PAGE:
This left me with one area still slightly deeper, which I will simply fit a small piece into and glue up with the rest of the repair. The body was kept clamped to my work board until I was ready to glue in the new pieces. This was to avoid any warping that might occur from removing so much of the centerpiece and exposing all this fresh wood to the air.
Now it’s time to prep the new piece of wood to be glued in. This is an Alder body so a plank of Alder with similar grain orientation was chosen. Both the body and the donor plank were left in my shop to acclimate. They were carefully monitored by weight to gauge their moisture content. Both pieces need to be at equilibrium and in stasis prior to any work being done otherwise the repair will fail. To aide in obtaining the best possible grain match, I marked out the grain of the missing piece on a piece of scratch paper and used that as a guide to help select the portion of the plank to be used.
Also take note of the dent left by the strap button on the end, this will need attention as it will be a problem when we trim off our repair.
The cut out was prepped lightly with a hard sanding block to knock down any small ridges and tool tracks. Our new piece was carefully cut and planed to size, paying close attention to the grain that will be seen on the top. Getting the grain to run out the same and appear evenly spaced where it meets the original wood is key to making the repair as unnoticeable as possible. Proper fitment of the piece is also critical for a stable repair that does not “ghost” later. The new piece should be able to be pressed into place completely with moderate hand pressure but need to be tapped out with a mallet. Great care must be exercised here. Try fitting a piece too tight and the body may split, too loose and the repair will be unstable. When tapping the piece back out during fit up one must also be very careful not to chip out any of the wood.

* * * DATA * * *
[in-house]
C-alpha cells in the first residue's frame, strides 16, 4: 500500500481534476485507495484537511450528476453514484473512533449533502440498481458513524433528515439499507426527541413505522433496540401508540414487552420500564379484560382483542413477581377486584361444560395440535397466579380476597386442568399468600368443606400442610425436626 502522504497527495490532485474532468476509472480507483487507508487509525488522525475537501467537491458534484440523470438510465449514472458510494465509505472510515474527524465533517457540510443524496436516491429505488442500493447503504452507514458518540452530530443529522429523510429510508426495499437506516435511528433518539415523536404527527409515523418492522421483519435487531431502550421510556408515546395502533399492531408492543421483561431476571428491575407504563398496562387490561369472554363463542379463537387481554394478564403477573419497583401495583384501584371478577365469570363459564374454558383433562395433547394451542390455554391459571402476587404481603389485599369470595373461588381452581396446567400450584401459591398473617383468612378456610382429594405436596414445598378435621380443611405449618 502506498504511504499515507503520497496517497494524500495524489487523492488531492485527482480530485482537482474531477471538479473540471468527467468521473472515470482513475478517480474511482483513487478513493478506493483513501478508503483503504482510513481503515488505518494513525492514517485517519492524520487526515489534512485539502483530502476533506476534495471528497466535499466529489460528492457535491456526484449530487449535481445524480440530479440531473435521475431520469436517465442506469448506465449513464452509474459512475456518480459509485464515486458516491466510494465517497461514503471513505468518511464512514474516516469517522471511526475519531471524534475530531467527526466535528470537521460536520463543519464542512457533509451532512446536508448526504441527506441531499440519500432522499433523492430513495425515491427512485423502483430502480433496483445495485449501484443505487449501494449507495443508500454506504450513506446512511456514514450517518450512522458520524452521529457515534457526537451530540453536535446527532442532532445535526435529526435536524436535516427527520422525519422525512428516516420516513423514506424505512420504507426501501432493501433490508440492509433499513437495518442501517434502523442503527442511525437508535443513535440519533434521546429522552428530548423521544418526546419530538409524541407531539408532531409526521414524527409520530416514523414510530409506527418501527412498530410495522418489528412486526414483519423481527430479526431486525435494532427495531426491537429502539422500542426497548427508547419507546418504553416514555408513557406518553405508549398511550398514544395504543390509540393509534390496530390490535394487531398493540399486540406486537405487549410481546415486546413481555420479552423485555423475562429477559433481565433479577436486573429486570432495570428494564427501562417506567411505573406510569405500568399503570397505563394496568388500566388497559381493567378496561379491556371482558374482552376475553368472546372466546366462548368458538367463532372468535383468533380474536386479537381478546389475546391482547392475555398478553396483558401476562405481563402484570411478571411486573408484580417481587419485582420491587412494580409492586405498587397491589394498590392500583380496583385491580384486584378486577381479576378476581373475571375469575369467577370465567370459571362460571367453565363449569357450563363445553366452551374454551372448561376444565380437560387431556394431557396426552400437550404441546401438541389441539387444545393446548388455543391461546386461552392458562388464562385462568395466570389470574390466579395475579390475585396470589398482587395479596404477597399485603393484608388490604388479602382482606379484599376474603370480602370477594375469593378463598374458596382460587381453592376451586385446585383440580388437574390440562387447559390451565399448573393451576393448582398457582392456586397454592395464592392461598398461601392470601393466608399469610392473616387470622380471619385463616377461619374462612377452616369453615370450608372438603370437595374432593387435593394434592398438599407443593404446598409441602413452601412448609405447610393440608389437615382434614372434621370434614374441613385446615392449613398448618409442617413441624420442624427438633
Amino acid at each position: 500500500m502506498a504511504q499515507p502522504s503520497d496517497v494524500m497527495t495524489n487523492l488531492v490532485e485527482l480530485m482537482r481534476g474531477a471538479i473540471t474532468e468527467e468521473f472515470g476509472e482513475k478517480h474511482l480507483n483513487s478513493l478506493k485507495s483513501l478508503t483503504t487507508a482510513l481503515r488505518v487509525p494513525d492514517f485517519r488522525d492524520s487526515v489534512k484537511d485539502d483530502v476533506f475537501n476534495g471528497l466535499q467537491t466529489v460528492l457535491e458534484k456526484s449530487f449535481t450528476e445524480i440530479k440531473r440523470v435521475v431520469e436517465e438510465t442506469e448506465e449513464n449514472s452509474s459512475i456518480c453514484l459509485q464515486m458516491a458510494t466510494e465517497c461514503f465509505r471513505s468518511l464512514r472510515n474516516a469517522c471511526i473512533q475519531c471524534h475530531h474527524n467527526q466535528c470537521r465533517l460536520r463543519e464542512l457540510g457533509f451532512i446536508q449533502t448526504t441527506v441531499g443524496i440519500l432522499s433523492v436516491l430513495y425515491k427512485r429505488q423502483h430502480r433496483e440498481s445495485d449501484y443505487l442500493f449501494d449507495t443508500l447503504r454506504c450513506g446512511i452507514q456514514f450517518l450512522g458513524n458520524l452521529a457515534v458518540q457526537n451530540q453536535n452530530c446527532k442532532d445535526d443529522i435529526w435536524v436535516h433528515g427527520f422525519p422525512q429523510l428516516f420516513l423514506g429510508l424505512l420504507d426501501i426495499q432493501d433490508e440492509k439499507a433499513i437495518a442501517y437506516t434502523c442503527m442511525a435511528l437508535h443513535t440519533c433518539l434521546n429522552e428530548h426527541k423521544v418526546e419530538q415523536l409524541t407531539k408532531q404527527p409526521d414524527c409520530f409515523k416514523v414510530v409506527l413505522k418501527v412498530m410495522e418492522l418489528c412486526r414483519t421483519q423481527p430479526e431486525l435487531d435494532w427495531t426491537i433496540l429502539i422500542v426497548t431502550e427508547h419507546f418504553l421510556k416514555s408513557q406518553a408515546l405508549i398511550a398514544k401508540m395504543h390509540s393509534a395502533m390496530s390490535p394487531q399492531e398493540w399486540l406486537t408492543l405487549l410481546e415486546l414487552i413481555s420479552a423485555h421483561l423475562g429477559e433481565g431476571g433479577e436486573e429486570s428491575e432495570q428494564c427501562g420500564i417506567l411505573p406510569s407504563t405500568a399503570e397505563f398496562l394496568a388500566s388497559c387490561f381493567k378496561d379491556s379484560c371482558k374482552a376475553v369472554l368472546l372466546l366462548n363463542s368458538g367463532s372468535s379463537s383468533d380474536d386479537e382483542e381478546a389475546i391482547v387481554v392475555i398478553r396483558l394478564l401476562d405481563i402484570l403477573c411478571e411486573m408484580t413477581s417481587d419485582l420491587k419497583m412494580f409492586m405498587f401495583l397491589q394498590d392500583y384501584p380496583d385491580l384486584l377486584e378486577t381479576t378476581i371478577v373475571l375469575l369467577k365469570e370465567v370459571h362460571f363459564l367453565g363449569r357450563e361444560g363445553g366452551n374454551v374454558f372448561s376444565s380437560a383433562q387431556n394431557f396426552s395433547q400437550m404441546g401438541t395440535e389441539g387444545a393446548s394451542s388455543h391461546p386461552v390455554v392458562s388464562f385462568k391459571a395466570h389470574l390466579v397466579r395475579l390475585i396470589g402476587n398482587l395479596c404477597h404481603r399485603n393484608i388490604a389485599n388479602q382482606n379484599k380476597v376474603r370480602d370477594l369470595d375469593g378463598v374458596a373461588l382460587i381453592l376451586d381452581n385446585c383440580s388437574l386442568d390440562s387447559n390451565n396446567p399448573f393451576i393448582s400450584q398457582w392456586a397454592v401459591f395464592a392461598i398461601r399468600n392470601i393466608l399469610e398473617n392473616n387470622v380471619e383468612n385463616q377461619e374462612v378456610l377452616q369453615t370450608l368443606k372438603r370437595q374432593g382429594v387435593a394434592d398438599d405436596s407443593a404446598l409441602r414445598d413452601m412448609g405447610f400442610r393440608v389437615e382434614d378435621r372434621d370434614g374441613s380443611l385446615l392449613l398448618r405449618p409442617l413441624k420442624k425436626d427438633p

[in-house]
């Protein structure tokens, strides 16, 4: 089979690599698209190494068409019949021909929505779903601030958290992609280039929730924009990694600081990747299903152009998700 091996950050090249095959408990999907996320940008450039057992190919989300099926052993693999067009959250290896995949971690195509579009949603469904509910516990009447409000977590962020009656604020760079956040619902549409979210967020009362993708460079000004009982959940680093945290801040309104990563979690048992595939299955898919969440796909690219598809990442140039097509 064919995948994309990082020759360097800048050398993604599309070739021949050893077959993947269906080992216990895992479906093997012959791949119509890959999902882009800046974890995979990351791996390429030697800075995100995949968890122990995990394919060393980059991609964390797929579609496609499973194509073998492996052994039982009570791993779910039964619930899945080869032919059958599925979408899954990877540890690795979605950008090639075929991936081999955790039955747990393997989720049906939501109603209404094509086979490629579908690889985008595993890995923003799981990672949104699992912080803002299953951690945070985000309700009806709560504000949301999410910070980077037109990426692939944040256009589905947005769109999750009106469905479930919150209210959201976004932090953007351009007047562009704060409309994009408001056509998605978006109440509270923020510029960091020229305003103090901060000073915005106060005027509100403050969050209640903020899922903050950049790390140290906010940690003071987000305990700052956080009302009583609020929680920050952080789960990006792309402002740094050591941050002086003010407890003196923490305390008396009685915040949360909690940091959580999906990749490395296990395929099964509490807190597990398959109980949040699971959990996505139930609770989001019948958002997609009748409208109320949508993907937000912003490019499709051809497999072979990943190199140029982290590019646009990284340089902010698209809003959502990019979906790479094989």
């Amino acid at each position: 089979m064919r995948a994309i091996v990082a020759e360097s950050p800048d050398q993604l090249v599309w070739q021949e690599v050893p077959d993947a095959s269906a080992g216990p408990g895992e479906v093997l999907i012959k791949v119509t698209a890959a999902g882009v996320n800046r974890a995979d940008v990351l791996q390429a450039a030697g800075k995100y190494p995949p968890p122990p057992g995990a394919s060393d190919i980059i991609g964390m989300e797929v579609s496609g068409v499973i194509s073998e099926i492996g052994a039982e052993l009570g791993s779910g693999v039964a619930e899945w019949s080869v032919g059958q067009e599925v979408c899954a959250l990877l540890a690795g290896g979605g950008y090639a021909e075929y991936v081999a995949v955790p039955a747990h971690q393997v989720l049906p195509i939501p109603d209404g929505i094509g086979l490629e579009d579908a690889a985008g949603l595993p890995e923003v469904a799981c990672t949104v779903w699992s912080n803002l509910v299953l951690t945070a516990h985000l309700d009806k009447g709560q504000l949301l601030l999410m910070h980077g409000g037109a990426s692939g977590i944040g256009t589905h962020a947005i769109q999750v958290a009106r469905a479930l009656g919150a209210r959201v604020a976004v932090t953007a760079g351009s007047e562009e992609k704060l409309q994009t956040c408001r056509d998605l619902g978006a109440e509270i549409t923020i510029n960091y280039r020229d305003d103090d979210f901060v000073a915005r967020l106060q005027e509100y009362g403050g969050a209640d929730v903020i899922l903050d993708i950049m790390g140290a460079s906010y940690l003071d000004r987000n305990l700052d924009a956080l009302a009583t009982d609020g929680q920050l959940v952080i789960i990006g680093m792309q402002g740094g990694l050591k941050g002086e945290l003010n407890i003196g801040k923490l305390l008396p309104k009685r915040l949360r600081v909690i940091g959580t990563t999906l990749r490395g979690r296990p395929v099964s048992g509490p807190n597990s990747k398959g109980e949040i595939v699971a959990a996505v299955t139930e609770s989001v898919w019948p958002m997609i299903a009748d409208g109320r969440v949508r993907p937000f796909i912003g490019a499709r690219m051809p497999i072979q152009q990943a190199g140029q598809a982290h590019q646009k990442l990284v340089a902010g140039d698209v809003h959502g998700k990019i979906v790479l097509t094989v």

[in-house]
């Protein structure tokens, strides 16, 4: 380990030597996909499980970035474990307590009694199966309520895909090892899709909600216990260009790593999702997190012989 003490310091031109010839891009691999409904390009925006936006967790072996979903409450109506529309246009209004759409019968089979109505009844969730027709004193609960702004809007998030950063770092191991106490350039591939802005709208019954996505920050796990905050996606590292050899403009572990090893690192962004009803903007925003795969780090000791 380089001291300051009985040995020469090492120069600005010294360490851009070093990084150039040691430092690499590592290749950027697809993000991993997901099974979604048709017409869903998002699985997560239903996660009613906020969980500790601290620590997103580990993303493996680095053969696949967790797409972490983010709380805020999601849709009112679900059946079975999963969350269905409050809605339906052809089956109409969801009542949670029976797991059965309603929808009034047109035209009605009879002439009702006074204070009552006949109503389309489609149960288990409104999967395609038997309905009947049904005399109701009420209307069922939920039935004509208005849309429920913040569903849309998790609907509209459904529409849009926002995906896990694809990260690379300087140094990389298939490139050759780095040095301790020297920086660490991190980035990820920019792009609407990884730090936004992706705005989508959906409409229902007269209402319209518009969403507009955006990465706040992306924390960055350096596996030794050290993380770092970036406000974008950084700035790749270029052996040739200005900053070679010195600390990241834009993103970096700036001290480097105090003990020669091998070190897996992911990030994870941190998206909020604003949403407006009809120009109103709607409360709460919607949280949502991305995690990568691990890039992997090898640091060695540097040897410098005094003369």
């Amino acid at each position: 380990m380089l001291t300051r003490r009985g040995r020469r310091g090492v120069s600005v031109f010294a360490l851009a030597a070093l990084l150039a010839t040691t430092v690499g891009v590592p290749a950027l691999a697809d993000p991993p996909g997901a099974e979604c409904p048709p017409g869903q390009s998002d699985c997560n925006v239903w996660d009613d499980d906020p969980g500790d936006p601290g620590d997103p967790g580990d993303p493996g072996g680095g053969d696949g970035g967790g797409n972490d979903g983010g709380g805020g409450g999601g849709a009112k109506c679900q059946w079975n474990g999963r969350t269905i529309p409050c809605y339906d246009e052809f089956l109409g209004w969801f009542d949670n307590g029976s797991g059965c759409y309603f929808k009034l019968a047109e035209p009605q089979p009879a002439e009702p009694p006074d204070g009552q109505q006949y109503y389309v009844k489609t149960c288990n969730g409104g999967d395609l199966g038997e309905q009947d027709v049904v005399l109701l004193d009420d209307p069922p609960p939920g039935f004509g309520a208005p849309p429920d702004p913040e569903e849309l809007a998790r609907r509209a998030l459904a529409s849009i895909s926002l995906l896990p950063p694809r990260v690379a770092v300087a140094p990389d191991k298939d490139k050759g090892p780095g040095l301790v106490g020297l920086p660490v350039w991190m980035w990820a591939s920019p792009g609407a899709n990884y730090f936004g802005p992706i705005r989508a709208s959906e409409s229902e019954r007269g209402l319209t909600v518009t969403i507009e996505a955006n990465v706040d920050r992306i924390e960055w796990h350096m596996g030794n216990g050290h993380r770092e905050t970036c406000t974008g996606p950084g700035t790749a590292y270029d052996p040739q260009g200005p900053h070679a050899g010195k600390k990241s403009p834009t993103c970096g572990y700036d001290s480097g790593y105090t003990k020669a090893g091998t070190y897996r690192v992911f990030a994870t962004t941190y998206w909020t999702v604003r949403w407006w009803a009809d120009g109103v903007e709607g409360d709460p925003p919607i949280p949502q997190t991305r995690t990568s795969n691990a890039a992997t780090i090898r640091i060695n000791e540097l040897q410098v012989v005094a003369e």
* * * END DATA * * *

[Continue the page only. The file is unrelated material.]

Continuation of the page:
Once I was happy with the fit, all mating surfaces were given a light coat of Titebond, both in the body and on the new piece. The key is in getting the amount of glue just right. Too little and the joint will be weak and the work overall less stable, too much and not only have you made more cleanup work, but you run the risk of locking the joint up hydraulically. This prevents the new piece from seating properly and again makes for a weak and unstable repair. While I could have most likely used my go-bars to clamp this in place, I felt more comfortable using an array of clamps with the body held in a vise.
This allowed me to peek in the tremolo cavity and be sure the new plank was seating properly everywhere and not just at the end and to clean up any squeeze out in there while it was soft rather than try to deal with it when dried. The following day I removed the clamps and fitted and glued the remaining pieces needed at the top of the control cavity. This was done with a clamp and a few small spruce spring bars.
The new wood was intentionally left about 1/32” proud of the original surface and to run long at the end by about a 1/8”. A few strokes with a jack plane brought the new wood down to the proper level quickly. I would rather plane down the new piece than run the risk of having it wind up low, especially in light of the fact that this body was already a bit thin. Using a bottom bearing flush cut bit in my router the end was trimmed back using the original body as a guide. The strap buttonhole mentioned earlier was filled in prior to this, otherwise the pilot bearing would have dropped into it and left a big ugly divot in the end of the plank I just put in. After that, I could restore the armrest bevel across the new wood using my jack plane. A little work with my sanding blocks and it’s ready to have all its cavities routed out to specs.
Using My Stratocaster template, all the cavities are routed in with a carbide spiral cut bit, again working in 1/8” lifts. The holes were drilled for mounting the standard tremolo bridge and for the ground wire to the spring cavity. A final sanding with 180 grit and we are done.
Our body is now as close to factory spec at the time of manufacture as it can be. Even the grain match on the new piece of alder is pretty good.
There are still some minor chips and dings that the finisher will need to take care of but once it’s finished and all put back together it will take a good eye and a close inspection to find the repair.
Originally published in Brian Howard's Guitar Building & Repair Blog.